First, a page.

Making Sense of MS Research

Summaries of independent,
high-quality research about multiple sclerosis treatments

Interferons for Relapsing Remitting MS

Detailed answer

Relapses

Taking interferons by injection for two years reduces the chance of having one or more relapses

In words

  • Without interferons 69 per 100 people would experience one or more relapses over two years and 31 would not
  • With interferons 55 per 100 people would experience one or more relapses over two years and 45 would not
  • Therefore with interferons, 14 fewer per 100 people would experience one or more relapses over two years

These figures may seem unfamiliar to you. Commonly, we see the effectiveness of interferons reported as “interferons reduce the risk of relapse by 30%”.

In pictures

Without interferons, 69 per 100 people with MS are estimated to experience one or more relapses
Graph showing 69 per 100 people with MS are estimated to experience one or more relapses.
1 100 Graph showing 55 per 100 people with MS are estimated to experience one or more relapses.
With interferons, 55 per 100 people with MS are estimated to experience one or more relapses

In technical terms, the result was statistically significant, the confidence intervals did not cross 1 and the boundaries were not wide. This means the effect of interferons was unlikely to be due to chance alone.

Do these results look different from what you’ve read elsewhere? See the FAQ page for an explanation. You can also discuss the results with your local MS Australia office.

Disability

Taking interferons by injection for two years may reduce the chance of disability getting worse

In words

  • Without Interferons 29 per 100 people would experience worsening disability over two years and 71 would not
  • With interferons 20 per 100 people would experience worsening disability over two years and 80 would not
  • Therefore with interferons, 9 fewer per 100 people would experience worsening disability over two years

In pictures

Without interferons, 29 per 100 people with MS are estimated to have worsening disability
Graph showing 29 per 100 people with MS are estimated to have worsening disability.
1 100 Graph showing 20 per 100 people with MS are estimated to have worsening disability.
With interferons, 20 per 100 people with MS are estimated to have worsening disability

In technical terms, the result was statistically significant, the confidence intervals did not cross 1 and the boundaries were not wide. This means the effect of interferons was unlikely to be due to chance alone. However, many people dropped out of the trials early, which adds some uncertainty to the result.

Do these results look different from what you’ve read elsewhere? See the FAQ page for an explanation. You can also discuss the results with your local MS Australia office.

Side effects

Interferons are generally well tolerated.  Most interferon side effects are mild and can often be relieved with symptomatic treatments, without the need to stop taking them.

●●●
Very common (10-100 per 100)
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Common (1-9 per 100)
Uncommon (less than 1 per 100)
?
There is no information about the side effect
Symptoms
Avonex® Betaferon® Rebif®
Flu-like symptoms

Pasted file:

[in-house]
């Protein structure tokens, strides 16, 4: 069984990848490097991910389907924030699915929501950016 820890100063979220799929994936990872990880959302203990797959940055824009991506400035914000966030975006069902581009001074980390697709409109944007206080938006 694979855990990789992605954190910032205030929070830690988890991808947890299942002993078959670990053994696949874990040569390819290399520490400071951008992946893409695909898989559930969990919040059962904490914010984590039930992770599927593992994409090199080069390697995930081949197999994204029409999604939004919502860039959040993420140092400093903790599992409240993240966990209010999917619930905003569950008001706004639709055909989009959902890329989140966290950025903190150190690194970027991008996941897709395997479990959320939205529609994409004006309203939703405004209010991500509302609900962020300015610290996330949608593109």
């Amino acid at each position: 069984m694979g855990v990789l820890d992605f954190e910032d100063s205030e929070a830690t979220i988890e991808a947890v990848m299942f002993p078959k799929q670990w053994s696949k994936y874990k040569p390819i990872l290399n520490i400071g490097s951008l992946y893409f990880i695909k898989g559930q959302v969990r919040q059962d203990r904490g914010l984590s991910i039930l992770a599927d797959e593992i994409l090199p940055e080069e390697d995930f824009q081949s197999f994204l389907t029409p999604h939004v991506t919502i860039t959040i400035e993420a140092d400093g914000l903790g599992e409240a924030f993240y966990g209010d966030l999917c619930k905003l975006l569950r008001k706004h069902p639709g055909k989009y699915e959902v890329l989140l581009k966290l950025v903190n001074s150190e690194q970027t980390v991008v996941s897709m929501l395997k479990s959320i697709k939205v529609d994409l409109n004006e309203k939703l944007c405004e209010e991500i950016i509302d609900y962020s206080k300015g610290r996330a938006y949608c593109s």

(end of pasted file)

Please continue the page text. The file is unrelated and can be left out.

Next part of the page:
(fever, chills, cough, sore throat, flu-like symptoms)
●●● ●●● ●●●
Headache ●●● ●●● ●●●
Pain and redness at the injection site ●● ●●● ●●●
Muscle weakness ●● ●●● ●●
Itching, rash ●● ●●
Nausea, vomiting and diarrhoea ●● ●●
Depressed mood, insomnia ●● ●●
Joint pain ●● ? ●●
Skin break down at the injection site ? ●●
Weight loss ●● ? ?
Hair loss
High blood pressure ? ?
Blood test values
Avonex® Betaferon® Rebif®
Low white blood cell counts ●● ●●●
Low red blood cell counts ●● ●●●
Low blood platelet counts ●●●
Abnormal liver enzyme levels ? ●●●
Abnormal thyroid hormones ? ?

Sources: This side effect data has been collated by the IN-DEEP project team using publically available data from the European Medicines Agency, Micromedex and the studies included in Cochrane reviews on Interferons.

What we don’t know from the results of this review

The studies included in the Cochrane review, do not give us any information about the effect of interferons on disability getting worse when taken for more two years. This review did not draw any conclusions about whether there was any difference between the effect of the three different interferons (Avonex®, Betaferon® and Rebif®).

To understand the effects and side effects of medications over many years, health professionals and researchers rely on long-term follow up studies, often called observational studies or Phase IV clinical trials. Speak to your health professional or MS Australia staff for more information about the long-term effects of Interferons in people with MS. The web sites listed in Find Out More may also have some links, or you could try the MS Research Australia web site

What about the quality of the included studies?

Overall, the quality of these results is moderate. The studies were randomised controlled trials, which are considered the most rigorous study design that minimises the risk of misleading results. However, many of the studies had major weaknesses; most commonly a large number of participants dropped out before the study ended. This means we are somewhat uncertain about the results.

The really detailed answer

For more information, or to read about the individual studies included in this review, you can access the Cochrane review on which this treatment summary is based: